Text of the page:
For the upcoming winter work on the Canal in Lambertville, crews may begin again as early as the week of January 21, 2019.  The exact schedule for the winter maintenance is weather dependent, and subject to equipment and personnel availability, and will include the following (in no particular order):
  1. Thin-out the underbrush and small trees on the western bank and in and on the stone wall between Coryell Street and Bridge Street.
  2. Clearing the vegetation from the Lambertville lock walls.
  3. Felling three Ash trees from the east side of the Canal, upstream of the Lambertville Lock.
  4. Removing the trees growing from the stone wall, on the river side of the embankment, from the wing dam (in the River) and downstream.
Items #1 thru #3 should only take several days each and should be completed this winter.
Item #4 will take quite a bit of time and will most likely occur over several years depending on other emergent items that need to be addressed and may stop and restart within the same year.
Feel free to share this information with other concerned residents.
(No sender name identified)

I Guess that was the Public Notice. I forwarded a copy to the City of Lambertville. I haven’t seen any new notices or additional information about the canal work. Have you? The NJWSA is apparently continuing their work up the south end of town as described in the email.

Local railroad supporters on Facebook are urging residents not to “listen to rumors” and espousing the wonders of bringing the iron horse, full of tourists, to Lambertville to reinvigorate our little town.

🚂 Meanwhile if it quacks like a duck…  At the North end of town small crews and individuals with mowers and chainsaws are clearing the railroad tracks. They make no pretense about working for the Water Authority.

Feb. 26, 2019 Tuesday – Today NJWRA trucks and teams are clearing the rails and canal, between Coryell and Bridge, chipping as they go.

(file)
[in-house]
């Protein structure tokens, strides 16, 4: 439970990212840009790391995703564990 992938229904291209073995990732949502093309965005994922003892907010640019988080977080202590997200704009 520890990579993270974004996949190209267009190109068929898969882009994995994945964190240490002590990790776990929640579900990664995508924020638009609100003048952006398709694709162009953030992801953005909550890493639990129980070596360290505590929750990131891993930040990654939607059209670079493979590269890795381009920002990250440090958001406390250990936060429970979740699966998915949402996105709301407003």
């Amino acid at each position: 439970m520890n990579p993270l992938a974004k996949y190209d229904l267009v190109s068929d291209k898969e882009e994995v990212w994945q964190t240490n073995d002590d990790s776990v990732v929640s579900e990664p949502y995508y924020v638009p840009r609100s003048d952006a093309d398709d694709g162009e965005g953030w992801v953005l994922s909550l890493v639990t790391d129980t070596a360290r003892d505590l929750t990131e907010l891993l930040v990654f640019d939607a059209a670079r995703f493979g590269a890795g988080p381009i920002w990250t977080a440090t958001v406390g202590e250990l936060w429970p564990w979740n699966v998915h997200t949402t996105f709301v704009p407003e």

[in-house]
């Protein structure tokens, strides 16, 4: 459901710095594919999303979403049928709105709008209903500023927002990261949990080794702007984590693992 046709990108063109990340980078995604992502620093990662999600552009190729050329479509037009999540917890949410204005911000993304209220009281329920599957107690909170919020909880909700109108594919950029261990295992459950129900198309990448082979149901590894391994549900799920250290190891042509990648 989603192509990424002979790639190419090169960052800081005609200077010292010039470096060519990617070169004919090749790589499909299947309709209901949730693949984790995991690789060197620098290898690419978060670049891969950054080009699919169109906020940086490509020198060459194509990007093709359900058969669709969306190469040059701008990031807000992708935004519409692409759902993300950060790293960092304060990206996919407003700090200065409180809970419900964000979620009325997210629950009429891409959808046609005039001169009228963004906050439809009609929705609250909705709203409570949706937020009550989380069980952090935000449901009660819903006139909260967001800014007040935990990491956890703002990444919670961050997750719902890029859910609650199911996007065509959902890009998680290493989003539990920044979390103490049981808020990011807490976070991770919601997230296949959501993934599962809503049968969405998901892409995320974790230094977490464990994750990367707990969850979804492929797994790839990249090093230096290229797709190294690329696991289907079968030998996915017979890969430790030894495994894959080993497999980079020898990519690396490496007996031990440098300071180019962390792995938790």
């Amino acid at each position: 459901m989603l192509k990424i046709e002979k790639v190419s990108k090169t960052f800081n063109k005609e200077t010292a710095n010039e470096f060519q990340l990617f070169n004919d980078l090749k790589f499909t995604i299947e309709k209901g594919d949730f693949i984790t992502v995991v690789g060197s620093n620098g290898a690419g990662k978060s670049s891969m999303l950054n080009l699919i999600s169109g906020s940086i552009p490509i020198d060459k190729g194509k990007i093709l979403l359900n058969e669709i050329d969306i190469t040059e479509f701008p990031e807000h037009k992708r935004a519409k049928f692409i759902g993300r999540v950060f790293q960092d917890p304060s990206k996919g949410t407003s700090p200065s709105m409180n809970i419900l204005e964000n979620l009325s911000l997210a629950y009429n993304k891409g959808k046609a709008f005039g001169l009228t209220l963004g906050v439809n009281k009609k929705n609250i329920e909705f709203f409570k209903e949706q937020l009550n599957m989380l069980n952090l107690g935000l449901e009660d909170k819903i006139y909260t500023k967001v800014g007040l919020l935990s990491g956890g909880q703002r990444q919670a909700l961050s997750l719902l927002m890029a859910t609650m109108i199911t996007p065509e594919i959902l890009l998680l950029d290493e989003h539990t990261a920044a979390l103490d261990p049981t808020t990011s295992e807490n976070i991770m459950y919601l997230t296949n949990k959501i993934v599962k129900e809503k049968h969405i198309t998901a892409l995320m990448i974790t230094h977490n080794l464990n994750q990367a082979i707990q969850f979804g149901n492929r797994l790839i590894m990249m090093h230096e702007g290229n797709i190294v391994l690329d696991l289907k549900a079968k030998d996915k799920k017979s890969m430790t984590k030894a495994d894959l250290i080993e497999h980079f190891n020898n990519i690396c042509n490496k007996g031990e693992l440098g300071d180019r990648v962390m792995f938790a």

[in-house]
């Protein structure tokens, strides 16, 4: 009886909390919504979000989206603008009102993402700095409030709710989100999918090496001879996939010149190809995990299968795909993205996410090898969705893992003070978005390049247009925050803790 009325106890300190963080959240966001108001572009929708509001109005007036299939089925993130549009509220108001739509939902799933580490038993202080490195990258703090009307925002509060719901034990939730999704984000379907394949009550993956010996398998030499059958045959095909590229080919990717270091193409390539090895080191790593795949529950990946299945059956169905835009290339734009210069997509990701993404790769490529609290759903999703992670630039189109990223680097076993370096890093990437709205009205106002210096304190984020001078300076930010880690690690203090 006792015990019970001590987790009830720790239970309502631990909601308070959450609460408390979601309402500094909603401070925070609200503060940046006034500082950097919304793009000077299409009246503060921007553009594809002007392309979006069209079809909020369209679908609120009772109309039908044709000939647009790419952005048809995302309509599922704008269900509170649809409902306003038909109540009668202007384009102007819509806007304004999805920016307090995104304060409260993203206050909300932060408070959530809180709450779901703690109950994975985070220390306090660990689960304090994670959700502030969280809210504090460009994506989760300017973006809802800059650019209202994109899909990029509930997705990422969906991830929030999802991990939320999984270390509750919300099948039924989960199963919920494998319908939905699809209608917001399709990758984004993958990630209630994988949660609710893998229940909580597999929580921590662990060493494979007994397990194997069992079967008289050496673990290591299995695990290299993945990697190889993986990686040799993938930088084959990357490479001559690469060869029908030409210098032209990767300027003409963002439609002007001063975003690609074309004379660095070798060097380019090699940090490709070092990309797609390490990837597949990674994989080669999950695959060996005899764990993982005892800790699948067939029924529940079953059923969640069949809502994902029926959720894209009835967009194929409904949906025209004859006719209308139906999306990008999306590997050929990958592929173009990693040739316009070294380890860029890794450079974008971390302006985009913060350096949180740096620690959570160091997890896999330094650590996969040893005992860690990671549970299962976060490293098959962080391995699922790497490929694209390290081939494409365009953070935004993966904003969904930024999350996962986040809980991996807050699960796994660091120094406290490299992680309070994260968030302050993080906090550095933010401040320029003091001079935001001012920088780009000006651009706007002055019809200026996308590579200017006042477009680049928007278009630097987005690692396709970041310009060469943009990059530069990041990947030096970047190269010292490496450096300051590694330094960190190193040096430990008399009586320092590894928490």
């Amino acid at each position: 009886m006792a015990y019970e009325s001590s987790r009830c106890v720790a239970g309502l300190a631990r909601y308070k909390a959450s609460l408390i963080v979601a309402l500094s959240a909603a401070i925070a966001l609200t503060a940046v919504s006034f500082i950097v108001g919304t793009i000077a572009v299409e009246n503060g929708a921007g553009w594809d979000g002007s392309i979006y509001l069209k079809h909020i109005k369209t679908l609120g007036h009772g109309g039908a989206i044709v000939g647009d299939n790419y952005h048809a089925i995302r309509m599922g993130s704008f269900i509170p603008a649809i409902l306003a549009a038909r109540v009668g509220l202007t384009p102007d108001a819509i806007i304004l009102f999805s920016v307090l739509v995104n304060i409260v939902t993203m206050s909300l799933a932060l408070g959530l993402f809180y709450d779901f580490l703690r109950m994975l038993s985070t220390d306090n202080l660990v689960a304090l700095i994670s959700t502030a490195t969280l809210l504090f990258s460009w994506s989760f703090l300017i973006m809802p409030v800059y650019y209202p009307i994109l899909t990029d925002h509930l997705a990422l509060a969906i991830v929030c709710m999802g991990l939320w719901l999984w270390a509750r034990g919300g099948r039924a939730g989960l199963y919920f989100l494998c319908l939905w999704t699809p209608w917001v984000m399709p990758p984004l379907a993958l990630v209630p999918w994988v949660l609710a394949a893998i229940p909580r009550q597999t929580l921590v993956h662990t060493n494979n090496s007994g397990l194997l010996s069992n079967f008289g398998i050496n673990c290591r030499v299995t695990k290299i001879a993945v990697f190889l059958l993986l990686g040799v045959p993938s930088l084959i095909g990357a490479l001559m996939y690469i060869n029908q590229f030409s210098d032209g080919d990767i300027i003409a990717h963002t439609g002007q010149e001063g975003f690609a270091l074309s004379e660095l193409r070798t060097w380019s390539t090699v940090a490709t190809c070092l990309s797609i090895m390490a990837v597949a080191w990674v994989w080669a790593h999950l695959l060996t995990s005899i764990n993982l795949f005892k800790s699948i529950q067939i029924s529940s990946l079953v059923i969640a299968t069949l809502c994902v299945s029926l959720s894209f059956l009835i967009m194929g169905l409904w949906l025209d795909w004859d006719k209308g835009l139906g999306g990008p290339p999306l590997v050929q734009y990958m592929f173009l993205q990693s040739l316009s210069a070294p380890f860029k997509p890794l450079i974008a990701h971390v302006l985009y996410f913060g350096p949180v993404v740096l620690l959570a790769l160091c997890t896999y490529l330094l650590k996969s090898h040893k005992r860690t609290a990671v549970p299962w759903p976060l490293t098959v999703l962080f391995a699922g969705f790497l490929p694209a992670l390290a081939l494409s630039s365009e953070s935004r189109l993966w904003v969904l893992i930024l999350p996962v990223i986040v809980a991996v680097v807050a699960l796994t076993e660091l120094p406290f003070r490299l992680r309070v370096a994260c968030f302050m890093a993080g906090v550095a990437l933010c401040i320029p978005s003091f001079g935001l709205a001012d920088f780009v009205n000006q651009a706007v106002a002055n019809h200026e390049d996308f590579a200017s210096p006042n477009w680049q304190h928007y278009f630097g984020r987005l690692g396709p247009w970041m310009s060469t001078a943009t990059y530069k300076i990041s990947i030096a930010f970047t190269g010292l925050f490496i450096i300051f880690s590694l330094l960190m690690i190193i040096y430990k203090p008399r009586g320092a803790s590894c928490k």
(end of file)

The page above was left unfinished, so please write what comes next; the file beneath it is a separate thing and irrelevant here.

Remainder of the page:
Eagles check nesting options
—By the way, the empty nest this late in the season suggests that Bald Eagles will not be nesting on the power tower over Alexauken Creek this year. In 2017 they raised three fledglings at the site, not far from the “Nifti” Railroad Bridge and abandoned rail car at the north end of the trail in Lambertville.


Residents who wish to communicate their concerns about the destruction of wildlife habitat, the need for trees and brush as a visual screen and natural noise buffer, and other concerns are urged to contact any or all of the individuals and organizations below:

 

The City of Lambertville
Mayor Julia Fahl
City Hall
18 York Street
Lambertville, NJ  08530
Telephone:  609.397.0110
 “Ask the Mayor”


John Hutchison
Executive Director
Delaware & Raritan Canal Commission
609-397-2000

John.hutchison@dep.nj.gov


Clinton Administration Building
1851 State Route 31
P.O. Box 5196
Clinton, NJ 08809
P: (908) 638-6121
F: (908) 638-5241

info@njwsa.org


Patricia Kallesser 
Park Superintendent 
145 Mapleton Road
Princeton, NJ 08540
Phone: 609.924.5705

Peace Out
— Christo

At Last Monet

🇫🇷 The Great France Art Tour of 2017

Musée Marmotan Monet, 2, Rue Louis Boilly, Paris

IMG_3521

I was there, at last. Standing in front of Monet’s finished “Impression Sunrise”.  This was after all, the painting that started it. The seminal work of Impressionism and much of what followed.